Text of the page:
Certainly, the overriding sensation is that the M3 experience that we’ve become familiar with - and very fond of - has transferred impressively well to the Touring. If there's a blemish, it’s the lingering suspicion that the wagon seemed a mite less rear-biased than earlier xDrive models or even the Alpinq B3 when in its default 4WD mode. Potentially the Michelin Pilot Sport 4 S tyres fitted here can claim to be grippier than the Alpina’s bespoke Pirelli P Zeroes - or potentially your correspondent was not being brave enough in MDM mode because you don’t want to be the person to ruin BMW’s week - but in comparable conditions, the Touring did seem that bit keener to hurl power forward and straighten itself out. Of course, if that matters to you, rest assured two-wheel drive is just a button press away, and still a hoot. A long wheelbase, a tightly wound M diff and the S58’s instantaneous response see to that.
Ultimately, the car’s ability to ape M car scallywaggery is obviously a reason to rejoice - but it does suggest a pause for reflection, too. By faithfully replicating the intensity and impressive bandwidth of the conventional M3 and M4, you do occasionally wonder if BMW has overshot the requirements of a car that will surely be bought with some family use in mind. We’ve praised Alpina’s version of the Touring at length recently, and with its cushier Comfort Plus suspension and much more subdued styling - not to mention an engine tune that plays up the effortlessness of a higher torque figure - and it isn’t hard to imagine it fitting into a broader, more mundane use case more conveniently, while still providing ample entertainment when necessary.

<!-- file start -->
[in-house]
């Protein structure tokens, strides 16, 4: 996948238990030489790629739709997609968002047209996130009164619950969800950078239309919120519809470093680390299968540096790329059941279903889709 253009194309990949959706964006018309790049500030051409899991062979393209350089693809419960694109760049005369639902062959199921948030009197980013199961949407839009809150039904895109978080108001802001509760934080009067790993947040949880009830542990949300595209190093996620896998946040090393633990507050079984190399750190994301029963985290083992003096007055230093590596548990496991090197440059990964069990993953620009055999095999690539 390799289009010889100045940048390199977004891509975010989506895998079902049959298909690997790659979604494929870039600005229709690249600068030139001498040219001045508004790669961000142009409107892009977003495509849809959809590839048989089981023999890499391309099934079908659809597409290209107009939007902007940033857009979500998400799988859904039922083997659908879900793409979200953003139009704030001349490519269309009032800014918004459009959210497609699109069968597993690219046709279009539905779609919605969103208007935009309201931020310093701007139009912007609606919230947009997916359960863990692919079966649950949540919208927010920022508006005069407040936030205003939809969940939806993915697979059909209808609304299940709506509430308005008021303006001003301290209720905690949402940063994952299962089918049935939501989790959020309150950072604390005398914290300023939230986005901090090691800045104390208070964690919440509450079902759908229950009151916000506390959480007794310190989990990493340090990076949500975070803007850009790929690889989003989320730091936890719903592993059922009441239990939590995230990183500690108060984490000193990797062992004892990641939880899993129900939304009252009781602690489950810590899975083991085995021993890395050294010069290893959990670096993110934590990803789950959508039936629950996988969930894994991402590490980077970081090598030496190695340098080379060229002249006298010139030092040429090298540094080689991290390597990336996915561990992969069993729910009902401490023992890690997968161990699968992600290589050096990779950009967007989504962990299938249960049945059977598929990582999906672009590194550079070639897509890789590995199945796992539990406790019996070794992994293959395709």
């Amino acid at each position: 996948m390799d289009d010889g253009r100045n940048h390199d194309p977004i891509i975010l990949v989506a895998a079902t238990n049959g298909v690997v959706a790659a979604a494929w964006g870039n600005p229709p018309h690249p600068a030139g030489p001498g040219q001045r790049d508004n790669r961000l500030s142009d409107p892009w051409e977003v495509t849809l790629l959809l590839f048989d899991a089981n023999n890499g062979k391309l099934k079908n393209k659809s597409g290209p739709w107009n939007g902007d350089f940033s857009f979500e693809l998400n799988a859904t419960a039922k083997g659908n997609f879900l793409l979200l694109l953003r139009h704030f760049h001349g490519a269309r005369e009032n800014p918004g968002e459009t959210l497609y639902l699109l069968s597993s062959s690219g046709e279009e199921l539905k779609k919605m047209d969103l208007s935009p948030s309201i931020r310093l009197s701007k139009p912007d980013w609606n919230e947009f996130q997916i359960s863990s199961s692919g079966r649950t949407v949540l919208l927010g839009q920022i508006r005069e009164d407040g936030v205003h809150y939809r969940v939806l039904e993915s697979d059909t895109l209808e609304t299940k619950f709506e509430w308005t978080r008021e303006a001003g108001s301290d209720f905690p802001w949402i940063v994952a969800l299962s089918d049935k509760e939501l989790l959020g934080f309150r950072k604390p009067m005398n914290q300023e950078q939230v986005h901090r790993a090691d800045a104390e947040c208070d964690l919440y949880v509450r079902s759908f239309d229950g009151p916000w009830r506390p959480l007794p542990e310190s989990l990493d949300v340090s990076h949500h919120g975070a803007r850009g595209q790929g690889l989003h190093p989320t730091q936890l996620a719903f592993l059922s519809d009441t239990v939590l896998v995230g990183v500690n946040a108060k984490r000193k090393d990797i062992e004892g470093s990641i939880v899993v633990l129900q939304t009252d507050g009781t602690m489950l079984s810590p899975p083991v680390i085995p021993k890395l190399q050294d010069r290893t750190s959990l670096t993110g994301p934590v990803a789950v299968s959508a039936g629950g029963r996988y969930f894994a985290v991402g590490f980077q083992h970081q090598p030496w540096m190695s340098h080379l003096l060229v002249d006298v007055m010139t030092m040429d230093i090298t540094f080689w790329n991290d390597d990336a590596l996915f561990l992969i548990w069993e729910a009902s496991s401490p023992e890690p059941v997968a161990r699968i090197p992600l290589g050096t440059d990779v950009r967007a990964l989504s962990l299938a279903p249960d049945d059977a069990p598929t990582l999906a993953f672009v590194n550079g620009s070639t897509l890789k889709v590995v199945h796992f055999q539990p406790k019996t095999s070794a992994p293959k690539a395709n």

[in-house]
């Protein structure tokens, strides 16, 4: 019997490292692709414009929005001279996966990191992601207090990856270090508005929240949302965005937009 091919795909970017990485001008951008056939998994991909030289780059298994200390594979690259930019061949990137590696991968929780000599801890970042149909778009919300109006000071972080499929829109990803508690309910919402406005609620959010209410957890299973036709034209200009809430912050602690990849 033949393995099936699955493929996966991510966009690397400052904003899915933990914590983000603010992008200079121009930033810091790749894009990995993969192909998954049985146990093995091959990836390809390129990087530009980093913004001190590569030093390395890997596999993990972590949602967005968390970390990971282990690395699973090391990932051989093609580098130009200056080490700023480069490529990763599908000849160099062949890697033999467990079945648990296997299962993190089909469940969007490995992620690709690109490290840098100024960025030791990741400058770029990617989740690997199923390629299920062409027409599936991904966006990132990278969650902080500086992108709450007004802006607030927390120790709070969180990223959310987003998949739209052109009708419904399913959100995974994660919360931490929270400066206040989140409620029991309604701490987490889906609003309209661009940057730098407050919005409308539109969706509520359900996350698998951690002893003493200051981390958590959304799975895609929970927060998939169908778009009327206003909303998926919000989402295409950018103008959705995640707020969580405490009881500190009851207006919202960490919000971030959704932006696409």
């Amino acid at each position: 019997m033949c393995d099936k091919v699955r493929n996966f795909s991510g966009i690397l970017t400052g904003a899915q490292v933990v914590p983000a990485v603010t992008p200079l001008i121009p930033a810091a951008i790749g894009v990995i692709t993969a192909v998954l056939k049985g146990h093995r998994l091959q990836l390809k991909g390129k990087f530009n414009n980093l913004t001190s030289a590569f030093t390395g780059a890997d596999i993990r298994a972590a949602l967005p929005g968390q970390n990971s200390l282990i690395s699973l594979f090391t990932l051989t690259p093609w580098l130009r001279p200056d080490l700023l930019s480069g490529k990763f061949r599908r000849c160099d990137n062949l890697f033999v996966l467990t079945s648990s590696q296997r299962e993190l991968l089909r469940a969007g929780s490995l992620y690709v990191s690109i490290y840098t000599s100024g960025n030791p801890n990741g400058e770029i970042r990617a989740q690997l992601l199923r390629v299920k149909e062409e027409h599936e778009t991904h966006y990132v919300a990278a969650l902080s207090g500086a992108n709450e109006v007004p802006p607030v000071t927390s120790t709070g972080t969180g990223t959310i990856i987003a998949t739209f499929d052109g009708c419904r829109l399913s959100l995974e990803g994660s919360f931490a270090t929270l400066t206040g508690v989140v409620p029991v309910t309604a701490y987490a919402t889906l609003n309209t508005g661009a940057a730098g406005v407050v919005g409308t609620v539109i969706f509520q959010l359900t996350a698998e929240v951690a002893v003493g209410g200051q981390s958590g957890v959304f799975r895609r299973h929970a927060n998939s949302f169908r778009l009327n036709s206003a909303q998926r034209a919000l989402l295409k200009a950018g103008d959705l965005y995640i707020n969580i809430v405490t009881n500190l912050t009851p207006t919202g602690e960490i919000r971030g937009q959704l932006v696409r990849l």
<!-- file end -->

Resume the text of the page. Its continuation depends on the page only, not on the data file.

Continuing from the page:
Or, to put it another way, you probably need to really want an M3 to want the Touring version. Because the B3 is already all the fast family estate car anyone could ever need. Depending on your personal preference, the M3 either falls just below it in the consummate all-rounder stakes - or soars above it as a B road-slaying performance car with the added convenience of a big boot. Don’t buy one without considering the other, basically. Which, of course, is the best bit - you now have a choice, and that’s what we’ve been waiting nearly four decades to be able to say. The fact that the first-ever M3 Touring is also a wonderful and properly legitimate M car just makes the moment all the sweeter.
SPECIFICATION | BMW M3 TOURING COMPETITION XDRIVE (G81)
Engine: 2,993cc, twin-turbo straight-six
Transmission: 8-speed auto, all-wheel drive
Power (hp): 510@6,250rpm
Torque (lb ft): 479@2,750-5,500rpm
Top speed: 155mph
Weight: 1,865kg DIN, 1,940kg EU
Price: £80,605 (price as standard; price as tested £103,135 (erk) comprised of BMW M 50 Years badges for £300, Ultimate Pack (Heated steering wheel, Comfort Access, Extended Storage Contents, M carbon bucket seats, Driving Assistant Professional, Laserlights, Parking Assistant Plus, Drive Recorder, M Carbon Exterior Styling) for £11,250, Frozen Pure Grey II metallic paint for £2,985 and M Pro Pack (M Carbon Ceramic Brakes with gold calipers and M Driver’s Pack) for £7,995